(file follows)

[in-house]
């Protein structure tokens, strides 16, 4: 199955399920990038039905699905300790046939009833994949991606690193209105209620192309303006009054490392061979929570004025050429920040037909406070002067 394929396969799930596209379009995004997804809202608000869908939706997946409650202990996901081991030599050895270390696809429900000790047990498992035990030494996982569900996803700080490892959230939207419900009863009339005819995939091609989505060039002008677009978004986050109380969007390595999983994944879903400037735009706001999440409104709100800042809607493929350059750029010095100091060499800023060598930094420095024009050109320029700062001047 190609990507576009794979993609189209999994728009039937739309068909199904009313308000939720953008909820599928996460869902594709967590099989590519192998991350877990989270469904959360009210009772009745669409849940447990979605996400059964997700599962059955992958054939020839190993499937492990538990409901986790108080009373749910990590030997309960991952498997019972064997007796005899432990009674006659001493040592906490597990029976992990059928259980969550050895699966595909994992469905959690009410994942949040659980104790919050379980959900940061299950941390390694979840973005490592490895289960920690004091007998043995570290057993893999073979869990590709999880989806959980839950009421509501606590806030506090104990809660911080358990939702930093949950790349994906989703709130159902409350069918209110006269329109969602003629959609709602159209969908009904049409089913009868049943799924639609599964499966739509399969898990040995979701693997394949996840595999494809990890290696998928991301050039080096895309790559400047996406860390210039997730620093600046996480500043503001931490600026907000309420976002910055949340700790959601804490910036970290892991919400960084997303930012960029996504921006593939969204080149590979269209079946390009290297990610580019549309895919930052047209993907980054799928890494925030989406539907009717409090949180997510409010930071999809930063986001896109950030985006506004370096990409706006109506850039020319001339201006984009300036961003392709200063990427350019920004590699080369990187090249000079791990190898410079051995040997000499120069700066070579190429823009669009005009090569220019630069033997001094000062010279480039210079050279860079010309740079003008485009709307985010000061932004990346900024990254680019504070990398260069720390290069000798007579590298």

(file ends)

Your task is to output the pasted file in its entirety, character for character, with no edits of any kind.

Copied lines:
[in-house]
């Protein structure tokens, strides 16, 4: 199955399920990038039905699905300790046939009833994949991606690193209105209620192309303006009054490392061979929570004025050429920040037909406070002067 394929396969799930596209379009995004997804809202608000869908939706997946409650202990996901081991030599050895270390696809429900000790047990498992035990030494996982569900996803700080490892959230939207419900009863009339005819995939091609989505060039002008677009978004986050109380969007390595999983994944879903400037735009706001999440409104709100800042809607493929350059750029010095100091060499800023060598930094420095024009050109320029700062001047 190609990507576009794979993609189209999994728009039937739309068909199904009313308000939720953008909820599928996460869902594709967590099989590519192998991350877990989270469904959360009210009772009745669409849940447990979605996400059964997700599962059955992958054939020839190993499937492990538990409901986790108080009373749910990590030997309960991952498997019972064997007796005899432990009674006659001493040592906490597990029976992990059928259980969550050895699966595909994992469905959690009410994942949040659980104790919050379980959900940061299950941390390694979840973005490592490895289960920690004091007998043995570290057993893999073979869990590709999880989806959980839950009421509501606590806030506090104990809660911080358990939702930093949950790349994906989703709130159902409350069918209110006269329109969602003629959609709602159209969908009904049409089913009868049943799924639609599964499966739509399969898990040995979701693997394949996840595999494809990890290696998928991301050039080096895309790559400047996406860390210039997730620093600046996480500043503001931490600026907000309420976002910055949340700790959601804490910036970290892991919400960084997303930012960029996504921006593939969204080149590979269209079946390009290297990610580019549309895919930052047209993907980054799928890494925030989406539907009717409090949180997510409010930071999809930063986001896109950030985006506004370096990409706006109506850039020319001339201006984009300036961003392709200063990427350019920004590699080369990187090249000079791990190898410079051995040997000499120069700066070579190429823009669009005009090569220019630069033997001094000062010279480039210079050279860079010309740079003008485009709307985010000061932004990346900024990254680019504070990398260069720390290069000798007579590298």